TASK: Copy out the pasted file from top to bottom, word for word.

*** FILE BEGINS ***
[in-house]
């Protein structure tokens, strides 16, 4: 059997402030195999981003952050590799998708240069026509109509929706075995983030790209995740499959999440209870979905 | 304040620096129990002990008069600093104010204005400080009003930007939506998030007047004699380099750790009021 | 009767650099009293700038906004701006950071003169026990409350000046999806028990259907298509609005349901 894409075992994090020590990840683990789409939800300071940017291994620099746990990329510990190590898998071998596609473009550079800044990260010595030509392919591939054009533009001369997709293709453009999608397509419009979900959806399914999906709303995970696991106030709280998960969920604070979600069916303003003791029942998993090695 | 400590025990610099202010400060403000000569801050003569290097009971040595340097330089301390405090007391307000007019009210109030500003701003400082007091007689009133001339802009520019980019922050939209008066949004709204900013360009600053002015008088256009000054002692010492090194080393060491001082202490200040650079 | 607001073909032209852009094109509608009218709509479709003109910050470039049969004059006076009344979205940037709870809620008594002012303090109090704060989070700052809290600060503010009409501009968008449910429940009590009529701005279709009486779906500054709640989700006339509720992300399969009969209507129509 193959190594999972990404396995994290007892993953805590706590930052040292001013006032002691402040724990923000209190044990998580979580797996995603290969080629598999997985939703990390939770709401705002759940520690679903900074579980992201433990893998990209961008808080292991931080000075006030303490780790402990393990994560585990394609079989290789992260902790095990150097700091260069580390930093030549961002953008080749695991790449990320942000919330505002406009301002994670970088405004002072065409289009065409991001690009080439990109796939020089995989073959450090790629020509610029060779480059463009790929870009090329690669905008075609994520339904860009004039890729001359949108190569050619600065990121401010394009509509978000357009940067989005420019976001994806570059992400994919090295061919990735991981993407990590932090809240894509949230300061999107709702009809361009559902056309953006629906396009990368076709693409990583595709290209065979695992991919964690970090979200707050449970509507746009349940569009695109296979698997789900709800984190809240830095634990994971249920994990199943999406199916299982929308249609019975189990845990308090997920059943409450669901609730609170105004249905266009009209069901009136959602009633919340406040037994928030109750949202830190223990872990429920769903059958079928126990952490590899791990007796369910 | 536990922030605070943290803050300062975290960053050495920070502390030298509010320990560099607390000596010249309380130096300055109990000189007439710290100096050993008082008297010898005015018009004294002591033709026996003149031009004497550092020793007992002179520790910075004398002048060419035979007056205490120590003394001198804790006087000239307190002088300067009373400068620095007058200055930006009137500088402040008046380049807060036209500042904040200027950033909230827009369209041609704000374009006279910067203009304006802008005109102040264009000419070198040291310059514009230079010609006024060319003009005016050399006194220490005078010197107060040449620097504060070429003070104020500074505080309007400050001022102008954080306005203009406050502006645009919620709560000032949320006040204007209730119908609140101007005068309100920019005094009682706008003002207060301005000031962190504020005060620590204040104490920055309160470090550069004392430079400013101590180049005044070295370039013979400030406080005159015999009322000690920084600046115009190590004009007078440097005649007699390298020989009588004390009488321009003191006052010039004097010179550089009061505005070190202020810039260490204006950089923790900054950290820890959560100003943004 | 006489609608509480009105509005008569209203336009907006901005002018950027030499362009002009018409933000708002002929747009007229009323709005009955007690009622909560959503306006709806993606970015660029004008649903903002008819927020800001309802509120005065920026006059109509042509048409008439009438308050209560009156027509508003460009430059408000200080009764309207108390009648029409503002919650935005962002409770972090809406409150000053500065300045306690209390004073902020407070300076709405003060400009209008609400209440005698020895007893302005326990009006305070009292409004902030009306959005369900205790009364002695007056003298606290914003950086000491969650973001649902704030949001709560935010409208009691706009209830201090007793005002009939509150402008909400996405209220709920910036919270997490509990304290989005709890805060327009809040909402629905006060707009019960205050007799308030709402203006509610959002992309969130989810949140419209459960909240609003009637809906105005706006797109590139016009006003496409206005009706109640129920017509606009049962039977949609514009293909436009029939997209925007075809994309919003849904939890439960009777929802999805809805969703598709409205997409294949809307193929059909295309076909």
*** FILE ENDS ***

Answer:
[in-house]
């Protein structure tokens, strides 16, 4: 059997402030195999981003952050590799998708240069026509109509929706075995983030790209995740499959999440209870979905 | 304040620096129990002990008069600093104010204005400080009003930007939506998030007047004699380099750790009021 | 009767650099009293700038906004701006950071003169026990409350000046999806028990259907298509609005349901 894409075992994090020590990840683990789409939800300071940017291994620099746990990329510990190590898998071998596609473009550079800044990260010595030509392919591939054009533009001369997709293709453009999608397509419009979900959806399914999906709303995970696991106030709280998960969920604070979600069916303003003791029942998993090695 | 400590025990610099202010400060403000000569801050003569290097009971040595340097330089301390405090007391307000007019009210109030500003701003400082007091007689009133001339802009520019980019922050939209008066949004709204900013360009600053002015008088256009000054002692010492090194080393060491001082202490200040650079 | 607001073909032209852009094109509608009218709509479709003109910050470039049969004059006076009344979205940037709870809620008594002012303090109090704060989070700052809290600060503010009409501009968008449910429940009590009529701005279709009486779906500054709640989700006339509720992300399969009969209507129509 193959190594999972990404396995994290007892993953805590706590930052040292001013006032002691402040724990923000209190044990998580979580797996995603290969080629598999997985939703990390939770709401705002759940520690679903900074579980992201433990893998990209961008808080292991931080000075006030303490780790402990393990994560585990394609079989290789992260902790095990150097700091260069580390930093030549961002953008080749695991790449990320942000919330505002406009301002994670970088405004002072065409289009065409991001690009080439990109796939020089995989073959450090790629020509610029060779480059463009790929870009090329690669905008075609994520339904860009004039890729001359949108190569050619600065990121401010394009509509978000357009940067989005420019976001994806570059992400994919090295061919990735991981993407990590932090809240894509949230300061999107709702009809361009559902056309953006629906396009990368076709693409990583595709290209065979695992991919964690970090979200707050449970509507746009349940569009695109296979698997789900709800984190809240830095634990994971249920994990199943999406199916299982929308249609019975189990845990308090997920059943409450669901609730609170105004249905266009009209069901009136959602009633919340406040037994928030109750949202830190223990872990429920769903059958079928126990952490590899791990007796369910 | 536990922030605070943290803050300062975290960053050495920070502390030298509010320990560099607390000596010249309380130096300055109990000189007439710290100096050993008082008297010898005015018009004294002591033709026996003149031009004497550092020793007992002179520790910075004398002048060419035979007056205490120590003394001198804790006087000239307190002088300067009373400068620095007058200055930006009137500088402040008046380049807060036209500042904040200027950033909230827009369209041609704000374009006279910067203009304006802008005109102040264009000419070198040291310059514009230079010609006024060319003009005016050399006194220490005078010197107060040449620097504060070429003070104020500074505080309007400050001022102008954080306005203009406050502006645009919620709560000032949320006040204007209730119908609140101007005068309100920019005094009682706008003002207060301005000031962190504020005060620590204040104490920055309160470090550069004392430079400013101590180049005044070295370039013979400030406080005159015999009322000690920084600046115009190590004009007078440097005649007699390298020989009588004390009488321009003191006052010039004097010179550089009061505005070190202020810039260490204006950089923790900054950290820890959560100003943004 | 006489609608509480009105509005008569209203336009907006901005002018950027030499362009002009018409933000708002002929747009007229009323709005009955007690009622909560959503306006709806993606970015660029004008649903903002008819927020800001309802509120005065920026006059109509042509048409008439009438308050209560009156027509508003460009430059408000200080009764309207108390009648029409503002919650935005962002409770972090809406409150000053500065300045306690209390004073902020407070300076709405003060400009209008609400209440005698020895007893302005326990009006305070009292409004902030009306959005369900205790009364002695007056003298606290914003950086000491969650973001649902704030949001709560935010409208009691706009209830201090007793005002009939509150402008909400996405209220709920910036919270997490509990304290989005709890805060327009809040909402629905006060707009019960205050007799308030709402203006509610959002992309969130989810949140419209459960909240609003009637809906105005706006797109590139016009006003496409206005009706109640129920017509606009049962039977949609514009293909436009029939997209925007075809994309919003849904939890439960009777929802999805809805969703598709409205997409294949809307193929059909295309076909």